Real-World Benefits for Big Data, AI
Xeon Scalable processors are finding a home within organizations that demand cutting-edge performance and strong security. In HPC systems, for example, the technology helps organizations manage large, complex data sets, gain rapid insights, accelerate product innovation and drive scientific explorations that weren’t previously possible.
"Big national labs, like the Texas Advanced Computing Center and Pacific-Northwest National Labs, often build anywhere upwards of tens of thousands of servers in a single cluster," Chenoweth says. "Xeon Scalable processors' Omni-Path is a fabric topology that can scale, based on those big supercomputing clusters."
Business analytics, particularly projects incorporating Big Data, can also benefit greatly from Xeon Scalable processors' speed and power. In-memory analytics platforms such as SAP Hana or Microsoft SQL, running on Xeon Scalable processor-based servers, can incorporate very large memory footprints — as much as a terabyte of memory or more on a single system. "You can put all of your day-to-day operational and analytics databases into memory at once, and that can help you with operations like real-time decision-making," Chenoweth says.
AI is another area where Xeon Scalable processors can boost performance, helping machines to sense, reason, act and adapt in the real world. In healthcare, for example, Penn Medicine researchers have already developed a predictive solution to address heart failure, using pre-Xeon Scalable technology with AI and machine learning techniques to predict from past cases what to expect from new ones. Xeon Scalable architectural improvements, combined with enhanced software optimization, is taking AI to new levels of performance. Xeon server-class AI platforms offer far superior performance in training compared to older systems running nonoptimized software.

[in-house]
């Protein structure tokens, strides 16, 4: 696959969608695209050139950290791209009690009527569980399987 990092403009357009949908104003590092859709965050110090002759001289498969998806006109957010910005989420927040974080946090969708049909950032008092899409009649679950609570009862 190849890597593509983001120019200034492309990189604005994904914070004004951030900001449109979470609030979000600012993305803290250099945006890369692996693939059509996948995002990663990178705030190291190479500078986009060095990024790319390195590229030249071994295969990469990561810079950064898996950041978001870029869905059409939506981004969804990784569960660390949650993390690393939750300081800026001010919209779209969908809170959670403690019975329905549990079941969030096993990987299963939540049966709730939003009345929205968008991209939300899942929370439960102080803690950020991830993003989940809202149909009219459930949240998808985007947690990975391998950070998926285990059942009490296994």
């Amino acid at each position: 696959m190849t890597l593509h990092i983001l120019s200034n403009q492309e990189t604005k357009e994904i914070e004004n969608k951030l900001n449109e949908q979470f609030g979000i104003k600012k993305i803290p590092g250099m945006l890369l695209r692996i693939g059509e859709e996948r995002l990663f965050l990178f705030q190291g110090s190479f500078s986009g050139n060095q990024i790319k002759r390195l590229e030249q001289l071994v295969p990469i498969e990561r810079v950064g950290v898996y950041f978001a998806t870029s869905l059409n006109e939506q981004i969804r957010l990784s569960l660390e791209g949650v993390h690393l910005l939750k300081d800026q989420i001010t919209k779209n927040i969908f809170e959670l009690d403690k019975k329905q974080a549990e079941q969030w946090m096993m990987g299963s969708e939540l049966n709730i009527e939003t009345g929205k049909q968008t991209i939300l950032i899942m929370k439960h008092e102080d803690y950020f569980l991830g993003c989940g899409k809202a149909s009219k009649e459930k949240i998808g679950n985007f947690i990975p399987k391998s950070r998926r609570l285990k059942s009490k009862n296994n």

With smart cities taking root worldwide, Xeon Scalable processors are well positioned to address a wide range of demanding applications, including accelerating video monitoring, fast object identification and rapidly transferring large files across a city network for better traffic management. Intel and San Jose, Calif., have formed the Smart Cities USA public-private partnership to demonstrate how cities can use the Internet of Things (IoT) to measure and act on critical data to improve daily life.
Many other areas, including industrial and manufacturing, agriculture, communications services and virtualization can also benefit from the speed and power of Xeon Scalable processors.
Take a Wider View of IT Needs
O'Donnell advises organizations considering a transition to Xeon Scalable processor-based servers to take a holistic view of their current and future IT needs. "As with any new technology, sometimes there are other core components that you have to consider as well," he explains.
Chenoweth agrees. "Organizations should not only look at what the processor is, but the overall server platform and make sure that it’s balanced," he suggests. "You want to make sure that you’ve got the right amount of storage, networking capabilities and memory as well as processor, because any one of those technologies could be a big bottleneck and lower the whole value of the server if you don’t have the configuration right."